Environment

Are Humans Too Selfish to Live Sustainably?

We asked an expert how to embrace a way of life that would presumably save the planet. Step one, "forget about freedom".
June 20, 2017, 2:47am

In a time when Pacific Islands are disappearing into the ocean and the Sahara desert is swallowing towns whole, embracing sustainable living could be our only chance for survival.

The lure of joining a commune and overcoming material desires may seem like the only way the planet will endure but Quentin Atkinson, associate professor of psychology at the University of Auckland, says pulling it off successfully has its own challenges.

It turns out convenience is king, and these movements historically peter out after several years of hard graft and lack of governance structure. Living sustainably requires a commitment to an alternative lifestyle, sacrificing individualism and personal ambition, which for many it turns out is too high a price to pay for the sake of sustainable living.

Despite this knowledge, the movement towards more communal living is gaining steam in recent years. We asked Atkinson how exactly these communities work, and if he thinks we're all just too selfish to survive.

VICE: Hi Quentin. New Zealand has a long history of communes and sustainable communities. Why do you think that is?
Quentin Atkinson: Well I guess we've always been kind of on the edge of the world, so we've attracted, since the beginning of European settlement, people who wanted to get away from it all. So I think that's part of it—the appeal.

What does it take for sustainable communities to work effectively?
Systems of collective decision making, effective systems of sanctioning those who make the rules, that kind of thing. That sounds kind of mundane when you're trying to live this somewhat idyllic existence, but that kind of stuff really matters. And that was actually one of the reasons that not many from the hippy era survived, because there was this idea of freedom. There was a kind of resistance to any structured governance in a lot of these hippy groups that were around in the 60s and 70s. And although the ideology was nice, a lot of them just fell apart because you need some sort of structure in the group to make it work.

They need to solve the governance and coordination problem, and one way to do that is to have a very charismatic leader. The problem with that is that you're at the whims of their wishes. Where that leader goes, sometimes the group goes. So yes that's one way to last for a while, but the most enduring groups are those that aren't based around just one charismatic leader. They have institutions and systems in place that manage the group.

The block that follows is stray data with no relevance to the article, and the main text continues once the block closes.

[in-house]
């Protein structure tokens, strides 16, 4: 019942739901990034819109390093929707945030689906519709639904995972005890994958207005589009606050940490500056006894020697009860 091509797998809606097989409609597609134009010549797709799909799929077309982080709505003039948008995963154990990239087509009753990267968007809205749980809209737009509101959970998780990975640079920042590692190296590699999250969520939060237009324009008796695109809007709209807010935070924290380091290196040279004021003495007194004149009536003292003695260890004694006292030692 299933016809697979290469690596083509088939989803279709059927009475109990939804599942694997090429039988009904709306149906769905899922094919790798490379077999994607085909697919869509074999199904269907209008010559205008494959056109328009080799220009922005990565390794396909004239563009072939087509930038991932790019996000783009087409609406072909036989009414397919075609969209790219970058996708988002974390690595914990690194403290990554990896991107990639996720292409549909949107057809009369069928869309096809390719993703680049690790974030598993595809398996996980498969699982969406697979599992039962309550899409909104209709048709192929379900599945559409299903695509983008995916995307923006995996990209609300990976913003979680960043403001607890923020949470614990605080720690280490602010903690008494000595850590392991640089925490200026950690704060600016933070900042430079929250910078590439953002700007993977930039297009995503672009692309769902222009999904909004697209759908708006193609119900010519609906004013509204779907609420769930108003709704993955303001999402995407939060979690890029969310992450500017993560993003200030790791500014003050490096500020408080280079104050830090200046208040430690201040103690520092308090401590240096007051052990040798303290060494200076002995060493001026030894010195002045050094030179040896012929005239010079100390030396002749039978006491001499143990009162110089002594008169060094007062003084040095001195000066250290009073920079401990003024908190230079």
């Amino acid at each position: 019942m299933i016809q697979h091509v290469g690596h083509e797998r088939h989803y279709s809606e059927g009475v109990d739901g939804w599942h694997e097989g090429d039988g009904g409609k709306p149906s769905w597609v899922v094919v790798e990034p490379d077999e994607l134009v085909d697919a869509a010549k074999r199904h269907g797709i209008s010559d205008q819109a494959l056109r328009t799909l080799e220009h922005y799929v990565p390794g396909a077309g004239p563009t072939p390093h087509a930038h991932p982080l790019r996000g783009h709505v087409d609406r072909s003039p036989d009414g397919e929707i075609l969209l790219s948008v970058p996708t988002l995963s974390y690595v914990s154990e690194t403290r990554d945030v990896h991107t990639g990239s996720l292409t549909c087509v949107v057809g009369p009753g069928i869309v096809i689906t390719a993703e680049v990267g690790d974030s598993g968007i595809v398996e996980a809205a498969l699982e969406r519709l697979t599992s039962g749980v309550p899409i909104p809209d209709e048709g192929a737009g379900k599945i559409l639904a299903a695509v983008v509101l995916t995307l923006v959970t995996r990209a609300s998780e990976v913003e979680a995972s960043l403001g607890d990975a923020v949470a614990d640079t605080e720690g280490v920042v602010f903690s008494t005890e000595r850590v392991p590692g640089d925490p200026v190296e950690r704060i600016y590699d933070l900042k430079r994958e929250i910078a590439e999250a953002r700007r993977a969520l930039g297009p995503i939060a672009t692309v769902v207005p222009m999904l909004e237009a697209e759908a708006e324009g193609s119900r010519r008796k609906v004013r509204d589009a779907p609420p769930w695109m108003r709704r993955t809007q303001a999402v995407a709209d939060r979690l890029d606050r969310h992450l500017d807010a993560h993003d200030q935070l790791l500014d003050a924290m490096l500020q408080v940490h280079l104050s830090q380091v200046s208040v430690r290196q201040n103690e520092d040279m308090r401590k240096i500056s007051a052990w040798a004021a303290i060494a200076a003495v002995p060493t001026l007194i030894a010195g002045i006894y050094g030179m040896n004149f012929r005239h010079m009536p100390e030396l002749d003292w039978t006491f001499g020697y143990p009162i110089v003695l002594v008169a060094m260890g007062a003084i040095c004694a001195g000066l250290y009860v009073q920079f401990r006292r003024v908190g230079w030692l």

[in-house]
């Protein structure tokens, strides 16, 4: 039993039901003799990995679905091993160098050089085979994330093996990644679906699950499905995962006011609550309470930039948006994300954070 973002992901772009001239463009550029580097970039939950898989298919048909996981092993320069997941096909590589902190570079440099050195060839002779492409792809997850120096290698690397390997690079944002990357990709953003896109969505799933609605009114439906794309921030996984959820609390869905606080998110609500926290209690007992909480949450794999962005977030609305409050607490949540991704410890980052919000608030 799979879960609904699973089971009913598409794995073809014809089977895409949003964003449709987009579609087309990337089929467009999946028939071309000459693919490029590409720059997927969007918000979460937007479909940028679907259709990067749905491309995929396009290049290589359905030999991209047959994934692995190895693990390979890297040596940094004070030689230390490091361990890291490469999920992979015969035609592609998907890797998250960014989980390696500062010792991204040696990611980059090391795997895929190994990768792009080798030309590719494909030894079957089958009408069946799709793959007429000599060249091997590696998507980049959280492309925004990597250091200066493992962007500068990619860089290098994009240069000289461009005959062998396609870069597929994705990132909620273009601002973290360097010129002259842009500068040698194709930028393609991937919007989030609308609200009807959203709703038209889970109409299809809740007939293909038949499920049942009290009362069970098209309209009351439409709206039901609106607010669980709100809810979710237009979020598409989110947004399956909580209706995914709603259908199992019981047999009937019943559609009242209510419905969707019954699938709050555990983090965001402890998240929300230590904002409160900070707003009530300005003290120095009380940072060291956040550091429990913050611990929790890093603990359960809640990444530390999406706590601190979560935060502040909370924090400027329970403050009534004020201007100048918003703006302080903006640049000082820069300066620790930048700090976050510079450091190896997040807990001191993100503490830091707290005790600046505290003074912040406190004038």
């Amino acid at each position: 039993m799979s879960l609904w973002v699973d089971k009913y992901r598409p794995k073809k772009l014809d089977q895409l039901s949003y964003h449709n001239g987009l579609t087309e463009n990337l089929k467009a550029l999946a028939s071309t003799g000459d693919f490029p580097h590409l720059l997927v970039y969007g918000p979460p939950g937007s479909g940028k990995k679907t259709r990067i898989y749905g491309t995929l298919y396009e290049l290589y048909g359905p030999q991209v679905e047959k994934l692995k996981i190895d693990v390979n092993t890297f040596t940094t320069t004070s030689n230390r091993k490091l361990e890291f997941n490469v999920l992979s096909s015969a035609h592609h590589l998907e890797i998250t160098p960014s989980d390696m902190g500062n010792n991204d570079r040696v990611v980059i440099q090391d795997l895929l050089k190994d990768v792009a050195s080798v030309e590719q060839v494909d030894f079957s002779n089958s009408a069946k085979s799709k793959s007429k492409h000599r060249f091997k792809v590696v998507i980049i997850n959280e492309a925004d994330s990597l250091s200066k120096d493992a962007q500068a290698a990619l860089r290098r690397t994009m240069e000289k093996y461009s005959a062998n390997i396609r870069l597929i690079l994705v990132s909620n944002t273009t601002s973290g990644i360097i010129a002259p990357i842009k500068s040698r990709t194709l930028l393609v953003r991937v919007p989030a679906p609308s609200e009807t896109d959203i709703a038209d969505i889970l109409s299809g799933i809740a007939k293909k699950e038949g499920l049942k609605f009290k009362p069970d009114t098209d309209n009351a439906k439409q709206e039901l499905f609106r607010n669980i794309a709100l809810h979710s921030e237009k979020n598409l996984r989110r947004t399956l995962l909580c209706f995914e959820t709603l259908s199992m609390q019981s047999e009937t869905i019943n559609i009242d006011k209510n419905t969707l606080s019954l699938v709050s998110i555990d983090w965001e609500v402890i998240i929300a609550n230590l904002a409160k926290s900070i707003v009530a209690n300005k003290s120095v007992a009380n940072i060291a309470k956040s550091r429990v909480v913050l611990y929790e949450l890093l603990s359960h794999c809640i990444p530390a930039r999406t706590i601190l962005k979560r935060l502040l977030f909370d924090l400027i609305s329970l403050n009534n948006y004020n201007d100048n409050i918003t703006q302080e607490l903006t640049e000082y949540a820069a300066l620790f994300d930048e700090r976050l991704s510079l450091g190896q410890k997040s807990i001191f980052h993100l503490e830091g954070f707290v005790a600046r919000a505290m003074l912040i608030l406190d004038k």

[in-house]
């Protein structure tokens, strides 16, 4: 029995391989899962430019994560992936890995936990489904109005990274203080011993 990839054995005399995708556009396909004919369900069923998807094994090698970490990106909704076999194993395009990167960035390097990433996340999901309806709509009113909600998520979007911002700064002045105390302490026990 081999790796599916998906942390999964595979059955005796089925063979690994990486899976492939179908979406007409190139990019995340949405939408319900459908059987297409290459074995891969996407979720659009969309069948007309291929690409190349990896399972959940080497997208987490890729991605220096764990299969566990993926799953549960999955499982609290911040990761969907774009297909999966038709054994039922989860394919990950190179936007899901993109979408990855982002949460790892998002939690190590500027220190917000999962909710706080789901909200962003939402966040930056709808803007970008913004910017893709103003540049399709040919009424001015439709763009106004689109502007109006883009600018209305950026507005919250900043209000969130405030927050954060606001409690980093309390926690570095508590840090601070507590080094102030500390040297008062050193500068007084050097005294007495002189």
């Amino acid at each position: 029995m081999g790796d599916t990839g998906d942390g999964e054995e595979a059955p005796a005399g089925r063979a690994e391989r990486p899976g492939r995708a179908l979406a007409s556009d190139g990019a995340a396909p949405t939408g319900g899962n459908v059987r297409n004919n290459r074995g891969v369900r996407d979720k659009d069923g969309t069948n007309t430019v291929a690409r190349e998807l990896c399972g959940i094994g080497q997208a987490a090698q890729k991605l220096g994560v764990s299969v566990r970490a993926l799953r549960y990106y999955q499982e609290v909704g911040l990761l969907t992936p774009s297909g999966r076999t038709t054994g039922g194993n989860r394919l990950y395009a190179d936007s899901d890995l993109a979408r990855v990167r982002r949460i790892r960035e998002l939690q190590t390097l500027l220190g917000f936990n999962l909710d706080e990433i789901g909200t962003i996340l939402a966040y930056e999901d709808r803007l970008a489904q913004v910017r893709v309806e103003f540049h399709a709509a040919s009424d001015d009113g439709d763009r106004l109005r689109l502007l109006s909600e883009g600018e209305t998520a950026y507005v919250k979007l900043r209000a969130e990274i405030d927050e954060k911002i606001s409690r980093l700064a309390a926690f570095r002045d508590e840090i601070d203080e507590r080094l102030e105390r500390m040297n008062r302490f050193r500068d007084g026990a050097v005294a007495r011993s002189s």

Our generation is taught to be really ambitious. Could our ambition and a sustainable lifestyle work together?
You're giving up something to go to that lifestyle, but the reason it attracts people is because they see the groundlessness in ambition and striving and the big world out there. It needn't necessarily be associated with giving up your goals, but maybe it is associated with rethinking what it is you're trying to achieve. Like it's not about how much you earn or getting the next promotion, it's about waking up in the morning to a beautiful landscape, or people you like.

Are people willing to give up the way they live now to live sustainably?
Right now we're careening in the opposite direction of more sustainable living. But yeah it's totally possible to turn the ship around. It's just a pretty big ship and we need to work at it for a while to turn it around.

What about financially? Is sustainability more achievable for people who can afford it?
Money tends to give you freedom to do things, so you can probably buy your sustainability if you're wealthy in a way that you can't if you're poor. But in general, spending money tends to involve using resources, so those who are living on a lower income are probably living more sustainably. It's just that those on a higher income have the power to turn around and buy a massive piece of land on the South Island and live off the grid, or buy all the organic, local foods that are more expensive. There's definitely an element to it that requires money, but in general lower incomes mean less resources, which is more sustainable.

What are the major psychological barriers to living sustainably?
One answer is that it's a bias towards getting things here and now rather than waiting, and a bias towards you yourself want rather than what the group wants. And I guess an inability to see and perceive things over a long time scale. But I don't see those as barriers so much as as just features of the way we think and we can overcome those things.

Would you say we're too selfish then?
That's what people say, that we're too selfish and present focused but I don't actually believe that. That's just kind of the excuse that people give. We're not too selfish or present-focused to think long term about things or the greater good.

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